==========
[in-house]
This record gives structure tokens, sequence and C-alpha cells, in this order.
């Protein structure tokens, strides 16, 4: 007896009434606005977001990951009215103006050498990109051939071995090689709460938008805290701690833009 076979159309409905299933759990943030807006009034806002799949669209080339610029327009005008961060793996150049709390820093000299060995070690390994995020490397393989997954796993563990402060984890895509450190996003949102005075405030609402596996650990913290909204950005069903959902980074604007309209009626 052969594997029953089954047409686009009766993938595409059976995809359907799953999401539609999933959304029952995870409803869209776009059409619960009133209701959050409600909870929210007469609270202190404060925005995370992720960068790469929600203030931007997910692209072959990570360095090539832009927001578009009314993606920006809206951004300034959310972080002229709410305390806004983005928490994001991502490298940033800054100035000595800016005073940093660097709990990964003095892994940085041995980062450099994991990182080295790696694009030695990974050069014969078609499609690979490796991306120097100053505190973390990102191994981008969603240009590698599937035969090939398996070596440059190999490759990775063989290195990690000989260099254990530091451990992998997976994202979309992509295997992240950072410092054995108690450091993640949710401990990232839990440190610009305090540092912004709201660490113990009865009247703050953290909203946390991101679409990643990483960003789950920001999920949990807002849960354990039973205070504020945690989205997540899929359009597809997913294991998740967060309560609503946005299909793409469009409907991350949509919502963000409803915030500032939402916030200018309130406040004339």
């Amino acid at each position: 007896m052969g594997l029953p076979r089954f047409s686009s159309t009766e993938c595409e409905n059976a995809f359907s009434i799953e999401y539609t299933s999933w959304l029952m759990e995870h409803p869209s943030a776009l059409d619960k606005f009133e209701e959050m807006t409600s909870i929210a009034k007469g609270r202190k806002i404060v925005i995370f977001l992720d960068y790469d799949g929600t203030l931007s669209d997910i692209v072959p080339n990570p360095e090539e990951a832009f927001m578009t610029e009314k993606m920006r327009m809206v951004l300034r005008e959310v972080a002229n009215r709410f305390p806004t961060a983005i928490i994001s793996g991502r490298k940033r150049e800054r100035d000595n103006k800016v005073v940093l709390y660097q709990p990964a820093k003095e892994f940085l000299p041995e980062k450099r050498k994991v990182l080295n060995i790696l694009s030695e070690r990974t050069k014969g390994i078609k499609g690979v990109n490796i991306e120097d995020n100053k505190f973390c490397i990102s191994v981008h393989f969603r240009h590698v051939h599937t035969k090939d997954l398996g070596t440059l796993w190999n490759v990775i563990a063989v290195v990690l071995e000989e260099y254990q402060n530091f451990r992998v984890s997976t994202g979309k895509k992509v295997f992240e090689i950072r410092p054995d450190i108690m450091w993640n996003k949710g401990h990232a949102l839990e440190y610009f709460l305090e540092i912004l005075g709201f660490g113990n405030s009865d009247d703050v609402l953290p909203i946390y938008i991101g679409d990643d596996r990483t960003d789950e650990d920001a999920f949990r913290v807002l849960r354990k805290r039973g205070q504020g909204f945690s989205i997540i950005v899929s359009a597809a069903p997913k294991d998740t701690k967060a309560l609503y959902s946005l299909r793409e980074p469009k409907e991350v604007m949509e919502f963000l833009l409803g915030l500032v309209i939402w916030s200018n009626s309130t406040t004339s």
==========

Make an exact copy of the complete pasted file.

[in-house]
This record gives structure tokens, sequence and C-alpha cells, in this order.
């Protein structure tokens, strides 16, 4: 007896009434606005977001990951009215103006050498990109051939071995090689709460938008805290701690833009 076979159309409905299933759990943030807006009034806002799949669209080339610029327009005008961060793996150049709390820093000299060995070690390994995020490397393989997954796993563990402060984890895509450190996003949102005075405030609402596996650990913290909204950005069903959902980074604007309209009626 052969594997029953089954047409686009009766993938595409059976995809359907799953999401539609999933959304029952995870409803869209776009059409619960009133209701959050409600909870929210007469609270202190404060925005995370992720960068790469929600203030931007997910692209072959990570360095090539832009927001578009009314993606920006809206951004300034959310972080002229709410305390806004983005928490994001991502490298940033800054100035000595800016005073940093660097709990990964003095892994940085041995980062450099994991990182080295790696694009030695990974050069014969078609499609690979490796991306120097100053505190973390990102191994981008969603240009590698599937035969090939398996070596440059190999490759990775063989290195990690000989260099254990530091451990992998997976994202979309992509295997992240950072410092054995108690450091993640949710401990990232839990440190610009305090540092912004709201660490113990009865009247703050953290909203946390991101679409990643990483960003789950920001999920949990807002849960354990039973205070504020945690989205997540899929359009597809997913294991998740967060309560609503946005299909793409469009409907991350949509919502963000409803915030500032939402916030200018309130406040004339």
């Amino acid at each position: 007896m052969g594997l029953p076979r089954f047409s686009s159309t009766e993938c595409e409905n059976a995809f359907s009434i799953e999401y539609t299933s999933w959304l029952m759990e995870h409803p869209s943030a776009l059409d619960k606005f009133e209701e959050m807006t409600s909870i929210a009034k007469g609270r202190k806002i404060v925005i995370f977001l992720d960068y790469d799949g929600t203030l931007s669209d997910i692209v072959p080339n990570p360095e090539e990951a832009f927001m578009t610029e009314k993606m920006r327009m809206v951004l300034r005008e959310v972080a002229n009215r709410f305390p806004t961060a983005i928490i994001s793996g991502r490298k940033r150049e800054r100035d000595n103006k800016v005073v940093l709390y660097q709990p990964a820093k003095e892994f940085l000299p041995e980062k450099r050498k994991v990182l080295n060995i790696l694009s030695e070690r990974t050069k014969g390994i078609k499609g690979v990109n490796i991306e120097d995020n100053k505190f973390c490397i990102s191994v981008h393989f969603r240009h590698v051939h599937t035969k090939d997954l398996g070596t440059l796993w190999n490759v990775i563990a063989v290195v990690l071995e000989e260099y254990q402060n530091f451990r992998v984890s997976t994202g979309k895509k992509v295997f992240e090689i950072r410092p054995d450190i108690m450091w993640n996003k949710g401990h990232a949102l839990e440190y610009f709460l305090e540092i912004l005075g709201f660490g113990n405030s009865d009247d703050v609402l953290p909203i946390y938008i991101g679409d990643d596996r990483t960003d789950e650990d920001a999920f949990r913290v807002l849960r354990k805290r039973g205070q504020g909204f945690s989205i997540i950005v899929s359009a597809a069903p997913k294991d998740t701690k967060a309560l609503y959902s946005l299909r793409e980074p469009k409907e991350v604007m949509e919502f963000l833009l409803g915030l500032v309209i939402w916030s200018n009626s309130t406040t004339s």